I’ve owned about 9 different iPods in my life without knowing that many workers for Foxconn, a company that produces electronics such as Apple products runs “sweatshop like” factories have committed suicide over the working conditions. After reading this, I realized that many companies that aren’t sweatshops are still just as awful. So now I don’t even know WHO to trust.

Buying Fair Trade/Organic products is considered to be becoming “trendy,” which I thought was a good thing, there’s nothing wrong with supporting human rights and local products. But people are being judged for it, and it’s coming across as “snooty.” I own the book “Stuff White People Like” and it’s hilarious and stereotypical. But it makes white people come off as shallow for buying organic, being vegan, supporting fair trade, claiming that we just like to brag about what we’re doing to help. Which is true for some people, but they’re still helping a cause and getting critisized by people who are not.

I read this quote online and nothing has ever pissed me off more

“Fair Trade Apple products would make the fanboys even more annoying. They’d be walking around, their noses in the air, exuding moral superiority from every pore, and their farts would smell better than roses. It could become suffocating if you were caught in a confined space with one of them.”

Are you kidding me? Fuck you. You know what? If someone buys a fair trade product they have every right to feel good about themselves. They’re deliberately not supporting the violation of human rights. Who the fuck cares if Fair Trade Apple products would make a “fanboy” annoying. That’s not what the point of them is. These “fanboys”, whatever the fuck they are have a heart, and would love if you indulged in a fair trade iPod. It’s gross that someone needs to feel better about themselves for not supporting fair trade to the point where they judge people who have good intentions.

I hope I don’t sound too hypocritical because I’m a pretty civilized North American that has been taught to consume, consume, consume, and I’ve never been to a third world country or worked for an organization trying to help problems. I’ll probably never permanently live in a third world country, I’ll probably do the whole North American trip for a few weeks to do what I can for a country in need. I’m not here to say “hey look at me I’m solving all the worlds problems and judging the country I was raised in!” I just wrote this as an outlet for myself to make sense of all the thoughts in my head.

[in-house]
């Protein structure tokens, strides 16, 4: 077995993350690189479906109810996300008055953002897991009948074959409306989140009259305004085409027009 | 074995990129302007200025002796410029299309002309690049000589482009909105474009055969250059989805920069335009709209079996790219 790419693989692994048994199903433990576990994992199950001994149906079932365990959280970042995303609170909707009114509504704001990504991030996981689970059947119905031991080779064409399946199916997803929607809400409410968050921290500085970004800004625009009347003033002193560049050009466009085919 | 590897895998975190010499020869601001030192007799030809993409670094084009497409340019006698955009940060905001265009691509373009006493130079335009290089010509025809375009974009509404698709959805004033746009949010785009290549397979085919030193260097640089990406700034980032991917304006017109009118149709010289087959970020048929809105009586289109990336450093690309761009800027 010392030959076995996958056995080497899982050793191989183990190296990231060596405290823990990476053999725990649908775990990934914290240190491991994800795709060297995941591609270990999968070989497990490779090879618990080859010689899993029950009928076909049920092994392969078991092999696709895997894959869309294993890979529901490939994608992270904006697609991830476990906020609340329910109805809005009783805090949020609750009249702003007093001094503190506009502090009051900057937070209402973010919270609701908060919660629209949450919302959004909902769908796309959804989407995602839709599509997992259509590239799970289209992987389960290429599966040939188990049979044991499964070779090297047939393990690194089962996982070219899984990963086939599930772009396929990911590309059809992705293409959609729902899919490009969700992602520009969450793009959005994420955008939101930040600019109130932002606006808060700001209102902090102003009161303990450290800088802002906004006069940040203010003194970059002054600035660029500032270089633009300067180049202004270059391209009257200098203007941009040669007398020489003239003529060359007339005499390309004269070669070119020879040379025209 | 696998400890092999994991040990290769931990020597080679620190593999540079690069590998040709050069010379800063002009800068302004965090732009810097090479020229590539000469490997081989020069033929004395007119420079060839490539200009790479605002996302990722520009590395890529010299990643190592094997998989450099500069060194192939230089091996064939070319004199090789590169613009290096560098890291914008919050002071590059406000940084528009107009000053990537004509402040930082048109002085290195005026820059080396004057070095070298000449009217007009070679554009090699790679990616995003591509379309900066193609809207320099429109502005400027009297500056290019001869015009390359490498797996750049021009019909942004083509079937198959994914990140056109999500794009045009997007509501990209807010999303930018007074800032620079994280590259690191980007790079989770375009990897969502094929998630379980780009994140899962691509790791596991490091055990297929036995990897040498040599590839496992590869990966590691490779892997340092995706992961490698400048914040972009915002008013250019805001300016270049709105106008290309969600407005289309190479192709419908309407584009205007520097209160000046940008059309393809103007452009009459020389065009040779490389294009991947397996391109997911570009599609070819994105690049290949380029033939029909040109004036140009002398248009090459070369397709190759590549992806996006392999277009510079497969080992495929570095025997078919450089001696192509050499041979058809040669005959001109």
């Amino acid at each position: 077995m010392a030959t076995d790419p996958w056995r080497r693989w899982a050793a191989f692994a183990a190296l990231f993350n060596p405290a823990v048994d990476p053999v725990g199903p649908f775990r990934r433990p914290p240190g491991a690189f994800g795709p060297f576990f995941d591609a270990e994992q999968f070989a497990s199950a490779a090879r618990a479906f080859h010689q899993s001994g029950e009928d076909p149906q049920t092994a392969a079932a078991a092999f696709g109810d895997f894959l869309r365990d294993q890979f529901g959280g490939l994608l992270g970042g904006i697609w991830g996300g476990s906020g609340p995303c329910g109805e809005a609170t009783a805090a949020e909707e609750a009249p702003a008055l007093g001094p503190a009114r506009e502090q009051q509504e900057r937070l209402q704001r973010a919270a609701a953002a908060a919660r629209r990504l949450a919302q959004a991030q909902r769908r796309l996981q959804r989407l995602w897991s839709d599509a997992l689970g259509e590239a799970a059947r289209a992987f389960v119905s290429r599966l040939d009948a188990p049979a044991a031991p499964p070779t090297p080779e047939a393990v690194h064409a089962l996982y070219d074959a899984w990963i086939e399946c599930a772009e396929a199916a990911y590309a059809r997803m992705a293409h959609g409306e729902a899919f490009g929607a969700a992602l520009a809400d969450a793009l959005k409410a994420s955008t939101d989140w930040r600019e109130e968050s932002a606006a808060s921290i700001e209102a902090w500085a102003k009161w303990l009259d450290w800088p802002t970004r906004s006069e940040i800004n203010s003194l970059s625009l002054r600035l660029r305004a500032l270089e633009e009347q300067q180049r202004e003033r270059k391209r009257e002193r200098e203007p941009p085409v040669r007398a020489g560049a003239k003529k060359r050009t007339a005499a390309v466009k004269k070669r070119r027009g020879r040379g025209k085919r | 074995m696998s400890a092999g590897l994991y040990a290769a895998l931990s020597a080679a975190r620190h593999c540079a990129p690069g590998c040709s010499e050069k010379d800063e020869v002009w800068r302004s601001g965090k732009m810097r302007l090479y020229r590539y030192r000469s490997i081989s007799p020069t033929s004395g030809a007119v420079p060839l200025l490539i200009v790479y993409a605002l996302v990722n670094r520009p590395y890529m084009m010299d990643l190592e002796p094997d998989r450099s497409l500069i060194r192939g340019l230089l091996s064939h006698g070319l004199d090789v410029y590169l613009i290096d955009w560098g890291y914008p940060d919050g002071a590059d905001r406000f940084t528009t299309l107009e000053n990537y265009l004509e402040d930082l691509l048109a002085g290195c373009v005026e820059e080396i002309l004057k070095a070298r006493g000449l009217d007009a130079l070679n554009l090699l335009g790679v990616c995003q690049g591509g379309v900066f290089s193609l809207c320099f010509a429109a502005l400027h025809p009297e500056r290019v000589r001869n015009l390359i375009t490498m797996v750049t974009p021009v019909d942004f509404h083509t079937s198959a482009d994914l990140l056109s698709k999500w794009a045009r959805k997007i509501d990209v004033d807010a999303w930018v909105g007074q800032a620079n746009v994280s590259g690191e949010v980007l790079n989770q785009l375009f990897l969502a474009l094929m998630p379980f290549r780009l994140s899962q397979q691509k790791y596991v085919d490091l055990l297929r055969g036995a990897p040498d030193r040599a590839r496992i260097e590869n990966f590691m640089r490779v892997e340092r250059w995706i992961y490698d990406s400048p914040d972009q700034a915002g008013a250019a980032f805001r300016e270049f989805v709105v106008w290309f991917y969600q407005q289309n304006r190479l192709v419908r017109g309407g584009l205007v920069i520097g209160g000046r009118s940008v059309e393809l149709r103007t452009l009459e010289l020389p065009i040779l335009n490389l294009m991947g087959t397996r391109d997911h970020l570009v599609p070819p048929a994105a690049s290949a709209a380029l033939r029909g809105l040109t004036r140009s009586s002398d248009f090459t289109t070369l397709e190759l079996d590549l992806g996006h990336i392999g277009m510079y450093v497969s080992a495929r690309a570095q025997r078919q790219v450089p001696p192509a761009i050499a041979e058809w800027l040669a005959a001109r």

Categories: Uncategorized

Reasons to love Winter!

I’ve never understood why people don’t like the winter and think the holidays are stressful. The holidays are supposed to be a relaxing time spent with family! People always look at me when I’m crazy when I say I love the winter. I tell them I was a polar bear in a past life – which could be true if you believe in that stuff –  because I’m immune to the cold.Even as a mild seasonal affective disorder sufferer (I get kind of down in the dumps because of the lack of sun/light – vitamin D and exercise help though), I still find so many reasons to enjoy the season!

gingerbread/candy canes/peppermint park/hot chocolate

not that you can’t eat these tasty treats year-round, but they tend to be seasonal foods. Holiday treats give you something to look forward to throughout the fall and come with the comforting fact that Christmas is coming soon! Gingerbread provides me with the good kind of nostalgia, when I was younger I made a gingerbread house every year with my mom and sister. Making them is definitely 75 % of the fun. Who doesn’t love decorating a gingerbread house? And I absolutely love coming inside and making a nice cup of hot chocolate after a day out in the cold … stir with a candy cane and let it melt in the hot chocolate. amazing.


Reading, watching TV, watching a movie or whatever you do in your down time is so much more comfortable if it’s in front of a fireplace. I have an actual fire fireplace instead of one of those oil ones which gives off that whole comforting fire scent that fills the house. I like to sit by the fireplace and play boardgames with my family. It’s just so warm and cozy and obviously isn’t the same any other time of year.